By Anne Cantrell, MSU News Service

BOZEMAN — Montana State University agroecology student Hadley Barnard has learned to ask customers purchasing produce from the university’s mobile farm stand what vegetables they’d like to see at the next week’s stand.

A resident of Legion Villa, left, gets help from Hadley Barnard, a junior at Montana State University majoring in food sustainability, right, selecting squash and fresh produce on Friday, Sept. 7, 2018, in Bozeman, Mont. Barnard and Whitcome bring the food stand to the senior housing apartments every Friday through the first week of October as part of their practicum in food sustainability. (MSU Photo by Adrian Sanchez-Gonzalez)
Hadley Barnard, a junior at Montana State University majoring in food sustainability. (MSU Photo by Adrian Sanchez-Gonzalez)

“I might assume that everybody loves kale, and then nobody wants kale,” she said. “At first I tried to predict what people would want, and then I learned that I need to simply ask them.”

The lesson is one of many that Barnard said she and fellow student Serena Whitcome have learned from operating the farm stand at Legion Villa, a 61-unit affordable housing community for seniors in Bozeman. Beginning in July and continuing into October, Barnard and Whitcome have operated the mobile farm stand once per week, selling vegetables at a discounted rate to residents of the community.

The mobile farm stand seeks to strengthen community food security in southwest Montana by increasing access to fresh, nutritious produce for households with limited resources. It is a partnership between MSU’s Towne's Harvest Garden and the Gallatin Valley Food Bank. All produce sold has been grown by MSU students at Towne's Harvest Garden, which is located on the Montana Agricultural Experiment Station’s Horticulture Farm just west of campus. In addition to accepting cash, credit and debit cards and checks, the farm stand also accepts WIC vouchers and Senior Farmers’ Market Nutrition Program vouchers, according to Mac Burgess, Towne’s Harvest Garden director and practicum instructor and an assistant professor of plant science and plant pathology in the MSU College of Agriculture.

Serena Whitcome, a junior in food sustainability in MSU's College of Education, Health and Human Development (MSU Photo by Adrian Sanchez-Gonzalez)
Serena Whitcome, a junior in food sustainability in MSU's College of Education, Health and Human Development (MSU Photo by Adrian Sanchez-Gonzalez)

Barnard and Whitcome run the stand as part of their Towne’s Harvest Garden practicum, a requirement for students in the sustainable food and bioenergy systems program at MSU. As part of their responsibilities, Barnard and Whitcome spend several hours at Towne’s Harvest Garden before heading to Legion Villa, selecting and boxing up vegetables to take. They manage an inventory system to keep track of what is taken and what comes back to the farm unsold, and they also track the form of payment customers use to purchase the produce. If the vegetables are paid for with WIC vouchers or Senior Farmers Market Nutrition Program vouchers, the students submit the appropriate paperwork to be reimbursed for those vouchers.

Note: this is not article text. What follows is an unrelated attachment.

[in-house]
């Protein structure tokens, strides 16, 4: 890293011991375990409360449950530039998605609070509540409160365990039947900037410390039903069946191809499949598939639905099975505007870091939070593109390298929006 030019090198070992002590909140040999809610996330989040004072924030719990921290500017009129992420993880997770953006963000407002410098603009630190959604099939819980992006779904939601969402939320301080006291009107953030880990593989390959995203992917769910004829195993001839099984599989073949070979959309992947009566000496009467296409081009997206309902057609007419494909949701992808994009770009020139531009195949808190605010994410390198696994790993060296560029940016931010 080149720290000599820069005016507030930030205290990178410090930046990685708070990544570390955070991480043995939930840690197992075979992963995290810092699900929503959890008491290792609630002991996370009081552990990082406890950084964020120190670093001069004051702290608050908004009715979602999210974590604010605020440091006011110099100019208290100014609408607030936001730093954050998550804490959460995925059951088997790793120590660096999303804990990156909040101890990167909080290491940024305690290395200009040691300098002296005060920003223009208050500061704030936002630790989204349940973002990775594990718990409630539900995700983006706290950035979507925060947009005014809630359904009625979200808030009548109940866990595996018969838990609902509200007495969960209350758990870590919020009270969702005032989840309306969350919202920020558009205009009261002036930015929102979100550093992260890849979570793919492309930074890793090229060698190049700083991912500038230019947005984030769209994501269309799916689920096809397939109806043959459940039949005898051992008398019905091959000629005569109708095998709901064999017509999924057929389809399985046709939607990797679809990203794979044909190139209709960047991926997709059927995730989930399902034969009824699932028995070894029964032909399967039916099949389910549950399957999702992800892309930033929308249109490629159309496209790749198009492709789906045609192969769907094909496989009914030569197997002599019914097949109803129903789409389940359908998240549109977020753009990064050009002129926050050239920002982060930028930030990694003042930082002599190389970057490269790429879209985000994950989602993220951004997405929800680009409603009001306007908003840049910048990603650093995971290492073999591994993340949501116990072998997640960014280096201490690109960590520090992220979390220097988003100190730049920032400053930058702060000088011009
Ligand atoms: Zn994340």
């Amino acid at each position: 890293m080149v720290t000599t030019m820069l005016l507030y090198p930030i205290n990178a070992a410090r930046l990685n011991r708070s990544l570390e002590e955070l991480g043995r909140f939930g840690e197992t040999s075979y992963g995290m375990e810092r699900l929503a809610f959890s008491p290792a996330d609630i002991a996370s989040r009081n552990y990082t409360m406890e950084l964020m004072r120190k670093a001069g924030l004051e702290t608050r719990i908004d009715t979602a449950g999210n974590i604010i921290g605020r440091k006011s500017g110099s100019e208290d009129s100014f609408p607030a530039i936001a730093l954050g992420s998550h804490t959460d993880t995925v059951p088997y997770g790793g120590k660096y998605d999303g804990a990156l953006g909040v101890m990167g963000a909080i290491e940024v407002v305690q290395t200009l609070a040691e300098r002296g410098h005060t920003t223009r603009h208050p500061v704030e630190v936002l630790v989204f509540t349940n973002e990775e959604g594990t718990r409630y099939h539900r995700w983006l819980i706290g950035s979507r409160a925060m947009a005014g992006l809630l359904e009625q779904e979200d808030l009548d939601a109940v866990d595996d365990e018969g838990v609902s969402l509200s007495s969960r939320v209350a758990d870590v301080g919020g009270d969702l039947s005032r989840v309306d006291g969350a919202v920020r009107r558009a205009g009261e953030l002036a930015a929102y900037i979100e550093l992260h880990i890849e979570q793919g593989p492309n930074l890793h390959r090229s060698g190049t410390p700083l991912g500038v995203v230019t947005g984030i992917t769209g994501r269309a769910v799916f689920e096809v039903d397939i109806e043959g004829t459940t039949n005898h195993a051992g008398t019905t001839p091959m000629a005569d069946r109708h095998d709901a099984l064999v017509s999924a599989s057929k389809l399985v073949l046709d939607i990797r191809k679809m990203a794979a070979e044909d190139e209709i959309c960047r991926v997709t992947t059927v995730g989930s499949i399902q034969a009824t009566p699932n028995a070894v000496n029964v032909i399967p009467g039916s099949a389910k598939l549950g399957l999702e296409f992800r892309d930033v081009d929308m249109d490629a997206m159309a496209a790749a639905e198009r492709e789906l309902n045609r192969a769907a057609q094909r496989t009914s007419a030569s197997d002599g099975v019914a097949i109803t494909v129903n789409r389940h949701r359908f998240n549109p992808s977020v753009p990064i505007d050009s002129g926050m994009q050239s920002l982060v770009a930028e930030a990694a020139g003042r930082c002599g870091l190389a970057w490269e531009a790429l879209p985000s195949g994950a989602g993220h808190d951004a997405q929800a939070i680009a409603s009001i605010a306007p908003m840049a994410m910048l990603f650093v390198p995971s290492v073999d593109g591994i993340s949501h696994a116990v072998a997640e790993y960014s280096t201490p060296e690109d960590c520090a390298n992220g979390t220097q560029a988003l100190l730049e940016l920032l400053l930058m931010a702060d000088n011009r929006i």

As a student who is interested in creating more sustainable food systems, Barnard said the experience of operating the mobile farm stand has been invaluable.

“When you want to work to make decisions that affect food access for different communities, it’s important to not sit back and make decisions from afar,” she said. “It’s really valuable to actually talk to people in communities that your work is impacting and hear what they think would be valuable.”

Barnard noted that the farm stand also simultaneously provides an important service in the community.

“Part of having a sustainable community is making sure that all of the members of a community have access to fresh, locally produced food,” she said. “So that is something this project really makes possible.”

MSU’s mobile farm stand dates back to 2011, when collaborators at MSU and Gallatin Valley Food Bank received a grant to help fund it, according to Marcy Gaston, who was then a graduate student at MSU. Gaston said that the first year, the stand operated at Legion Villa. In subsequent years, it moved to different communities, including Three Forks, Gallatin Gateway and Belgrade. In Bozeman, in addition to operating at Legion Villa, over the years it has also operated at Darlington Manor and at MSU Family and Graduate Housing.

Ultimately, there was a pull to operate the farm stand in Bozeman because that’s where it was having the most impact, Gaston said.

“Our goal was to target more lower-income residents, and we found the closer we got to Bozeman, the more people we were able to reach,” she said.

The mobile farm stand is one part of Towne’s Harvest Garden, the university’s three-acre diversified vegetable and educational research farm. Towne’s Harvest Garden was founded in 2006 by a group of students. Today, it serves as an experiential classroom for a variety of academic programs on campus, including sustainable food and bioenergy systems, horticulture, hospitality management and culinary arts, and the Montana Dietetic Internship, among others. In addition to the mobile farm stand, Towne’s Harvest Garden operates a weekly farm stand on the MSU campus and offers shares of its vegetables through a community-supported agriculture program. It also supplies produce for the Gallatin Valley Food Bank. Towne’s Harvest Garden and the sustainable food and bioenergy systems program are both cooperatively run by two MSU colleges: The College of Education, Health and Human Development and the College of Agriculture.

More information about Towne’s Harvest Garden is available online at To learn more about the university’s sustainable food and bioenergy systems program, visit

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